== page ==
March 1, 2017 • Life for Leaders
By the sweat of your brow you will eat your food until you return to the ground, since from it you were taken; for dust you are and to dust you will return.”
“Dust you are and to dust you will return.” To me, that’s one of the most familiar lines in all of Scripture. I’ve said this very thing to individuals at least 2,000 times throughout my life. Now, if you’re not familiar with Christian practices related to Ash Wednesday, it probably sounds odd to you. Why would anyone say such a thing to people, not to mention thousands of times? But, if you have participated in an Ash Wednesday service, you realize that when I said to people, “Dust you are and to dust you will return” is in the context of imposing ashes on the foreheads of worshipers.
I did not grow up with an awareness of Ash Wednesday. But, twenty-six years ago, I found myself as the senior pastor of a Presbyterian church that did recognize Ash Wednesday and Lent. In fact, Irvine Presbyterian Church sponsored an Ash Wednesday service, complete with the imposition of ashes (placing ashes on people’s foreheads). So I quickly had to learn something about this holy day, since I was expected to lead the service. In that context, I learned to impose ashes in the form of a small cross and to say as I did, “Dust you are and to dust you will return.”
Ash Wednesday is a day many Christians set aside as a special day. Some Christians do not recognize Ash Wednesday or Lent because Scripture does not require acknowledgment of these special days. Yet, the themes of Ash Wednesday and Lent are deeply shaped by biblical revelation. In particular, Ash Wednesday is a day to remember our humanness and mortality. It is a day to begin the season of Lent, a time for reflection, penitence, and preparation for Easter. (If you’d like to learn more about Ash Wednesday, you might find helpful a short piece I’ve written on the subject: Ash Wednesday: Meaning and Practice. Also, I’ve written a short introduction to Lent: How Lent Can Make a Difference in Your Relationship With God.)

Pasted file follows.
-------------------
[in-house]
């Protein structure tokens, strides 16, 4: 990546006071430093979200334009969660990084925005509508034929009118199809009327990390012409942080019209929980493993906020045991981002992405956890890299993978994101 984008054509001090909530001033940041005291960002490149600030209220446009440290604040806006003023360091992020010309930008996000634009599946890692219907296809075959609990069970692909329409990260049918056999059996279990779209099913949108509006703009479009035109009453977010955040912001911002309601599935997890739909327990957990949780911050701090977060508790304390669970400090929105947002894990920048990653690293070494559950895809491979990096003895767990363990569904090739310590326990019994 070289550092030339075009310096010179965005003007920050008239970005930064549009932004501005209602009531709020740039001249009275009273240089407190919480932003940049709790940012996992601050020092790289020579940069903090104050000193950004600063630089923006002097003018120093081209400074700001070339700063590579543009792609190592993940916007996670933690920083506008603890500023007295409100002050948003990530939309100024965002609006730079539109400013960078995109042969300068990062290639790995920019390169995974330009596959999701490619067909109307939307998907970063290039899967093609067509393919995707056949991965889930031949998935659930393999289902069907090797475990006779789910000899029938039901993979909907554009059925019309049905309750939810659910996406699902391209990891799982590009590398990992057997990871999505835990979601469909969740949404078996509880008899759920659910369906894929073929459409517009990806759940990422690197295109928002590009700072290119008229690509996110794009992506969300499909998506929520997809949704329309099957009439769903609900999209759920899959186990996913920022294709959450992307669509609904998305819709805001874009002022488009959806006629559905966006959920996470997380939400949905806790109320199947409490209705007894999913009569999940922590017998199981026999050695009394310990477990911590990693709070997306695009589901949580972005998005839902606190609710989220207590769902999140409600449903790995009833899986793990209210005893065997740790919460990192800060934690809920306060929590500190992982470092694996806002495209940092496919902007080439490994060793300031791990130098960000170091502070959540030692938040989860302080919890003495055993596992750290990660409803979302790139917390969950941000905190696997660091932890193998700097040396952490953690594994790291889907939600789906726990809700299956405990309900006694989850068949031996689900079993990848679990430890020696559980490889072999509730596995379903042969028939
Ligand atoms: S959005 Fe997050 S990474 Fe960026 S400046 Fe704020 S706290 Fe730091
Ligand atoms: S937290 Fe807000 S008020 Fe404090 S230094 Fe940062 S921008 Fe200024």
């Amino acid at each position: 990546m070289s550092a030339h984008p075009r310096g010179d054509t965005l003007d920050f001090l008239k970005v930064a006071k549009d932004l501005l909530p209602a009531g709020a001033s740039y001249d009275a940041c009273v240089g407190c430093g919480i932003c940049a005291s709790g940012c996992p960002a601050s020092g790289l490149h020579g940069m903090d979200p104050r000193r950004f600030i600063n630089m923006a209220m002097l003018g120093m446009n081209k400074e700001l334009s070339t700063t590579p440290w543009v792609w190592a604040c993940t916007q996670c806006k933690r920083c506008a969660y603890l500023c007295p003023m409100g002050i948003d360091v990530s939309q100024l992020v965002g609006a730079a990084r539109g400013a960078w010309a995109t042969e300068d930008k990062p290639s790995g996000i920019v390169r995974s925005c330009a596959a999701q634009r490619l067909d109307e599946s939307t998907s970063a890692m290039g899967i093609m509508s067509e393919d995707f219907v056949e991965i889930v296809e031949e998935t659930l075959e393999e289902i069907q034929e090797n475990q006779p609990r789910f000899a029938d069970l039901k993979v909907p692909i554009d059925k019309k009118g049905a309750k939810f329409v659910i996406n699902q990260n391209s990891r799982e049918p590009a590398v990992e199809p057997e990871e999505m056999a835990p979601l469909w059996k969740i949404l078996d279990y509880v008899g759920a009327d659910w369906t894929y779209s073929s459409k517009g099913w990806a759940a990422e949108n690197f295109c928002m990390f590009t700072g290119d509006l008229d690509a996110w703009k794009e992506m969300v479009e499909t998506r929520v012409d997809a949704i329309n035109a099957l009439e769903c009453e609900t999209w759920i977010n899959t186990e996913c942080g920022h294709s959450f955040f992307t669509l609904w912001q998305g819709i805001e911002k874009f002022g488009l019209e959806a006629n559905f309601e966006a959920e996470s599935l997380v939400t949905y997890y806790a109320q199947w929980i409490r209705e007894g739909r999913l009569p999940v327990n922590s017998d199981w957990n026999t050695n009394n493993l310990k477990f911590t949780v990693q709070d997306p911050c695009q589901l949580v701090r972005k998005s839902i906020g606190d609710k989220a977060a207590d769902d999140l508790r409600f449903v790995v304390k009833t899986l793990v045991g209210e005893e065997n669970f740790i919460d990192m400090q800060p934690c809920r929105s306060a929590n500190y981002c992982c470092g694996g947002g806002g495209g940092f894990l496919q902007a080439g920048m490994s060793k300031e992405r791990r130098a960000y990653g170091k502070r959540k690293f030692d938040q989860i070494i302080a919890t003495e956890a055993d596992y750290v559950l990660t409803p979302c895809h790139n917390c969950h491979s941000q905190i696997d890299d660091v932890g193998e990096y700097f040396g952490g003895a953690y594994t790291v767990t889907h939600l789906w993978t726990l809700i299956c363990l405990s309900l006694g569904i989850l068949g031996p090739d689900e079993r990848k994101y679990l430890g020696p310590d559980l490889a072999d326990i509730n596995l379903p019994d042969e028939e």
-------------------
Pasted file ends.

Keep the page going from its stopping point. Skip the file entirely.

There is bad news in Ash Wednesday services. As you may recall, the line “Dust you are and to dust you will return” was spoken by the Lord to Adam after he had sinned. Whereas Adam once enjoyed the reality of deathless life in God’s perfect creation, now his body would die. In time, he would return to the dust from which he was made.
This was bad news for Adam. And it is bad news for us. Like Adam, we have come from dust, and to dust we will return. Throughout our lives, our dusty bodies remind us of our mortality, when we get sick, or when they work imperfectly, or when they age, or when they stop working altogether. Often, our bodies are the instruments of sin, rather than of God-honoring work and worship.
Of course, many good things come from our bodies, including new human life, fulfilling work, loving embraces, and acts of charity. The inherent goodness of our bodies has not been obliterated by sin, though it has been tarnished and twisted.
Nevertheless, Ash Wednesday begins with bad news. It invites us into a time of extended contemplation and contrition, as we consider during Lent just how much we need God to save us from our sins.